8. 5 string I like SR5, 4 string I like newer P-bass with the 1 5/8 at the nut profile but, the older ones with 1 3/4" nut is really my 4 string fav. I think it is the same neck as the SR5.
     
  9. ThePresident777

    ThePresident777

    Oct 6, 2013
    I think I just improved it.
     
  10. I've felt the back of my left hand touch my forearm a couple of times from falling while speed skating, so now my wrist tends to lock up. My Teisco short scale is your "Standard" C shape and my wrist is killing me by the time I am done practicing for 30 minutes.
    I researched neck profiles before building and found a trapezoidal profile. The neck is thick and I now have no problems or pain when playing.
    2015-01-20144304_zps437715a2.jpg
     
    Last edited: Jun 1, 2017
    theFixer likes this.
  11. MEKer

    MEKer Supporting member

    May 30, 2006
    I do like a 12" radius best on a modest C shape, such as on my vintage Washburns. I do not like so-called "fat" or "baseball bat" necks. And I especially do not like a neck with a"V" profile on backside of the neck (such as a Washburn B-20 Stage bass). I find the "V", let me say, grabs the crease in my hand when grasping the neck. Irritating and jerky to my hand for me. I won't stand for it. I'm picky that way.
     
  12. I'm generally not too picky, but I like the feel of a solid log of neck the most. Slim necks play fast but don't feel as good when I hang my thumb over for muting or fretting like the freak I am. My acoustic bass and my new Thunderbird have nice, round necks that sit in my hand nicely when I wrap my thumb around. The shape matters to me more than size; I have rather large hands and can work with just about anything.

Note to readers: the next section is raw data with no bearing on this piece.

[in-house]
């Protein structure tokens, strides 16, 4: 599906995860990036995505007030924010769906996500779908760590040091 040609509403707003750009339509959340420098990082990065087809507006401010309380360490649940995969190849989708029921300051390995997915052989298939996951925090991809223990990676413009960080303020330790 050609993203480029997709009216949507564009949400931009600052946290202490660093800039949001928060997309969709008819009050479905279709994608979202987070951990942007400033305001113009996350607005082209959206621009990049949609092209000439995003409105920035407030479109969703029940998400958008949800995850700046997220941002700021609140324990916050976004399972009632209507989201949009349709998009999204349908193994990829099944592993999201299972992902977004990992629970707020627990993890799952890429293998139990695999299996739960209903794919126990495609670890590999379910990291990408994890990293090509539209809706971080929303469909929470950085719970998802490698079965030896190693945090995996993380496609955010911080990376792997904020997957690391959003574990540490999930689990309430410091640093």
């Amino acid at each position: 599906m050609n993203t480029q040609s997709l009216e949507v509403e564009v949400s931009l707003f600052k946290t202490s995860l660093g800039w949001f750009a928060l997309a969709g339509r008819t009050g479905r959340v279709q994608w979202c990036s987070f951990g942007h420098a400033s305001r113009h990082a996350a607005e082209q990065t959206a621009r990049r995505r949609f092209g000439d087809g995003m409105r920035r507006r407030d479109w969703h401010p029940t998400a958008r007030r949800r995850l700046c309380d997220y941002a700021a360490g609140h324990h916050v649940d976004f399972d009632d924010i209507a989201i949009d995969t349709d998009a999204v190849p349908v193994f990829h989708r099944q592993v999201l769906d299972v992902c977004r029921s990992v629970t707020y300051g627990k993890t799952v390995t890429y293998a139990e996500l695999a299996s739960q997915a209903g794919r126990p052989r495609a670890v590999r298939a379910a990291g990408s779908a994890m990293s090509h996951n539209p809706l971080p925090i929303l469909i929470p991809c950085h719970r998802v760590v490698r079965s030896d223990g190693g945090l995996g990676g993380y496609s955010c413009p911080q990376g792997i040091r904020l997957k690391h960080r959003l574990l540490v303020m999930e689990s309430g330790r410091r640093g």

13. I've a C width neck with a "C" profile and 7.25" fingerboard radius on my Fender 50's Classic Precision. Nicely sized and shaped neck. But as much as I love that neck, I much prefer the modified "slim C" shaped profile with a 1.625" width on my Fender American Special Precision. It's comfortable and fast, and can be played for hours without issue.
     
  14. Korladis

    Korladis Inactive

    I like a flattened D profile neck best, personally.
     
    Russell L likes this.
  15. DavetheDude

    DavetheDude

    Nov 28, 2014
    Germany
    I also like big necks. Or so I thought. I also have sorta big hands. I bought a Warwick Corvette and loved the feel of the neck for the first months, but not anymore. Especially not since I ordered a custom bass.

    Maruszczyk Bass.jpg

    This neck has a rather flat shape (unlike the Warwick). I think the Warwick has a standard nut width of 1.77" while being really chunky. This neck has a nut width of 1.97" and a radius of 14". I absolutely love this, even to the degree that I now decided to sell my Warwick and get another custom bass :)
     
  16. Badwater

    Badwater

    Jan 12, 2017

    You're correct. I don't think there is a industry standard for what is a C or D or U shaped neck across manufacturers. I know with guitar Fender description of C and U are what they go by among their product line, and it seems to be pretty accurate. But not to the point of precision. With Martin Guitars they have a V shaped neck on their higher end 000 and M series which feels totally different than the V on a Fender Strat. Nevertheless, both V shaped necks felt good.